"I’ll Pay You Back..."
Part 2 for those who read my last blog. But it’s also fine to start here.
So my niece went crazy in the Dollar Store and TJ Maxx.
The project was to get things for wellness packages to distribute to homeless people over Thanksgiving weekend.
She had done some research on what those living in the streets need most and it was socks and, believe it or not, foot fungus cream. Anyone would feel better in the socks she got.
She understands the world through asking Google and I love her for that.
The night before hitting the streets we laid out the loot on the living room floor. It was a lot. Warm, big comfy socks, foot cream, tissues, granola bars, Dunkin Donuts certificates and more. We made bag-filling stations where everyone got to put an item or two into zip lock freezer bags. Her seven and eight year-old daughters loved the task. They would hold things up like Annie’s Gummy Fruits, a treat they enjoy themselves, and exclaim: "They'll like these."
With the wellness kits in hand we opted for public transit to downtown Chicago. The family was on mission.
There is nothing like trying to break the barrier. By that I mean, the barrier that crops up between us and the homeless. We adults look thru them so easily, saying "no, sorry."
Stella and Vivienne felt so good about this. It was like teaching them they could make a difference.
Well, that was the intent.
We got off the train at State and Lake in the heart of Chicago’s busy Loop. It’s on a path where I’m regularly approached by needy people.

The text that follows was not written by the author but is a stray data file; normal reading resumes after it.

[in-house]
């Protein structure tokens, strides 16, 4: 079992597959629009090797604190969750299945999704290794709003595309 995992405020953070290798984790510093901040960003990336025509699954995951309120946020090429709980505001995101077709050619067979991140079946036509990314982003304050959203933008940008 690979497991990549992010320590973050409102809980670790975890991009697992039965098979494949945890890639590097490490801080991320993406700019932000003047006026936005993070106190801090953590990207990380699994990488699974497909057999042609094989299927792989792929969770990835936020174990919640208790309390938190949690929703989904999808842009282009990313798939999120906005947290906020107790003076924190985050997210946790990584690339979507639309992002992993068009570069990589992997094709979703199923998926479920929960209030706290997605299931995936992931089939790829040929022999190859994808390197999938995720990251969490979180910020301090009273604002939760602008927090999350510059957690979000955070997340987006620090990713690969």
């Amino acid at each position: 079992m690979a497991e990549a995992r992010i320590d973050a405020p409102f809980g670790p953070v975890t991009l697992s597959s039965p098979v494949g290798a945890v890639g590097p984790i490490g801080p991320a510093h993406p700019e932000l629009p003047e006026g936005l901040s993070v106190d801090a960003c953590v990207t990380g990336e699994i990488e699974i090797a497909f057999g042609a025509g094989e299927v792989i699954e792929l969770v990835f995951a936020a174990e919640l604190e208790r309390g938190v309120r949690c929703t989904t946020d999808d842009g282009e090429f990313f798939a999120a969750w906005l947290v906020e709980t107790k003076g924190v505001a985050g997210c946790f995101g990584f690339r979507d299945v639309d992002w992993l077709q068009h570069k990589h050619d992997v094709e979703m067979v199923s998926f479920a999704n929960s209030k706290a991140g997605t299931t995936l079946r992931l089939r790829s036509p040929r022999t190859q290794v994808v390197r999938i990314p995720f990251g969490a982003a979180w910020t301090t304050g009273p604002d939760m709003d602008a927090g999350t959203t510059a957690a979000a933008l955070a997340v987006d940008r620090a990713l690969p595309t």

The girls were joyous to find people sitting in the sidewalks who obviously needed help. Putting heads together, with the help of a comment from a friend, we had scripted our introduction and taught the girls to say it so they would feel comfortable. Not that they were uncomfortable in any way helping people but we wanted to chose the most respectful language:
"My name is Stella and I wondered if you would like a wellness kit."
One by one, we looked at people in their eyes and handed them a kit. I missed one guy who was on the left side of the sidewalk and we were focused on people sitting near the buildings on the right. I looked back and saw him. I went back, he was suspicious and then touched. One woman near Macy's on the sidewalk declined Vivienne's outreach and I didn't understand. I talked with her and she said: “No thank you.”
I wanted to make certain we got to people who weren't as brave and well-bodied as those who were on busy State Street. We had heard from a hot dog vendor that there was a village of tents under Columbus Drive near the commuter train station.
Off we went deeper and deeper into the bowels of the city. I asked myself where I was taking my sweet family from Michigan. Yet I had also asked them if they wanted to keep going and they said yes. We grabbed the little hands of the girls and trekked on. We didn’t find a tent city, only well-swept streets. Spotless, not even one piece of litter.
We found very few homeless people there and I still wonder where the rest of them are.